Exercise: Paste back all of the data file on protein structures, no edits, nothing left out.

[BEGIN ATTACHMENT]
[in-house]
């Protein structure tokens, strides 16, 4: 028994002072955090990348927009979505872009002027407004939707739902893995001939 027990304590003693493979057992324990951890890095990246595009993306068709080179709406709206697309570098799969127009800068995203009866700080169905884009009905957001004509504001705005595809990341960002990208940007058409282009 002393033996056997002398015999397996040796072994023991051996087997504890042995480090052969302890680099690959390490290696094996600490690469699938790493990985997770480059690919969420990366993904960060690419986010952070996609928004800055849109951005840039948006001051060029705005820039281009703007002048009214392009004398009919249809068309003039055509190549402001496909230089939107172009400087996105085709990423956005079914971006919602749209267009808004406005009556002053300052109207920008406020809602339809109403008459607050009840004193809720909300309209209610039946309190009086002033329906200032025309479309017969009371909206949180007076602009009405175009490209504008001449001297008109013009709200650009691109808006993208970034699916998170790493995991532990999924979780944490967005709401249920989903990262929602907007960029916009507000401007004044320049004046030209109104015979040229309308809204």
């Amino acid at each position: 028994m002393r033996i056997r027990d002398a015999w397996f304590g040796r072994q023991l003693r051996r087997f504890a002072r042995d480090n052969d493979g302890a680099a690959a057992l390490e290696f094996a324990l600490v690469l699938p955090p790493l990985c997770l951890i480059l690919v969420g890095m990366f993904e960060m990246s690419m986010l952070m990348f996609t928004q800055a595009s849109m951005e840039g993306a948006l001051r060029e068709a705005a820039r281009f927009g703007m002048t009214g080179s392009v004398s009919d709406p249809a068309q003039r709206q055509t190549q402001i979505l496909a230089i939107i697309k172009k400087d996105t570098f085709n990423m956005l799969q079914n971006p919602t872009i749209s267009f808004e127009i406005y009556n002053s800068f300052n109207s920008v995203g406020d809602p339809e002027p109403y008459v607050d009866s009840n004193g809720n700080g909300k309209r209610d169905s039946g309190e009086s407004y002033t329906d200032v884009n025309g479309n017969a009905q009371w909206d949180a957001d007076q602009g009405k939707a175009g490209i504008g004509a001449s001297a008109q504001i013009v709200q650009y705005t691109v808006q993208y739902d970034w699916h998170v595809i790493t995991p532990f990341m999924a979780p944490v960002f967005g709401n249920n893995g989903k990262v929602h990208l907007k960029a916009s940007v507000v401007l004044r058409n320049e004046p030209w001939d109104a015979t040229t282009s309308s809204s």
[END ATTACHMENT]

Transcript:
[in-house]
């Protein structure tokens, strides 16, 4: 028994002072955090990348927009979505872009002027407004939707739902893995001939 027990304590003693493979057992324990951890890095990246595009993306068709080179709406709206697309570098799969127009800068995203009866700080169905884009009905957001004509504001705005595809990341960002990208940007058409282009 002393033996056997002398015999397996040796072994023991051996087997504890042995480090052969302890680099690959390490290696094996600490690469699938790493990985997770480059690919969420990366993904960060690419986010952070996609928004800055849109951005840039948006001051060029705005820039281009703007002048009214392009004398009919249809068309003039055509190549402001496909230089939107172009400087996105085709990423956005079914971006919602749209267009808004406005009556002053300052109207920008406020809602339809109403008459607050009840004193809720909300309209209610039946309190009086002033329906200032025309479309017969009371909206949180007076602009009405175009490209504008001449001297008109013009709200650009691109808006993208970034699916998170790493995991532990999924979780944490967005709401249920989903990262929602907007960029916009507000401007004044320049004046030209109104015979040229309308809204």
């Amino acid at each position: 028994m002393r033996i056997r027990d002398a015999w397996f304590g040796r072994q023991l003693r051996r087997f504890a002072r042995d480090n052969d493979g302890a680099a690959a057992l390490e290696f094996a324990l600490v690469l699938p955090p790493l990985c997770l951890i480059l690919v969420g890095m990366f993904e960060m990246s690419m986010l952070m990348f996609t928004q800055a595009s849109m951005e840039g993306a948006l001051r060029e068709a705005a820039r281009f927009g703007m002048t009214g080179s392009v004398s009919d709406p249809a068309q003039r709206q055509t190549q402001i979505l496909a230089i939107i697309k172009k400087d996105t570098f085709n990423m956005l799969q079914n971006p919602t872009i749209s267009f808004e127009i406005y009556n002053s800068f300052n109207s920008v995203g406020d809602p339809e002027p109403y008459v607050d009866s009840n004193g809720n700080g909300k309209r209610d169905s039946g309190e009086s407004y002033t329906d200032v884009n025309g479309n017969a009905q009371w909206d949180a957001d007076q602009g009405k939707a175009g490209i504008g004509a001449s001297a008109q504001i013009v709200q650009y705005t691109v808006q993208y739902d970034w699916h998170v595809i790493t995991p532990f990341m999924a979780p944490v960002f967005g709401n249920n893995g989903k990262v929602h990208l907007k960029a916009s940007v507000v401007l004044r058409n320049e004046p030209w001939d109104a015979t040229t282009s309308s809204s």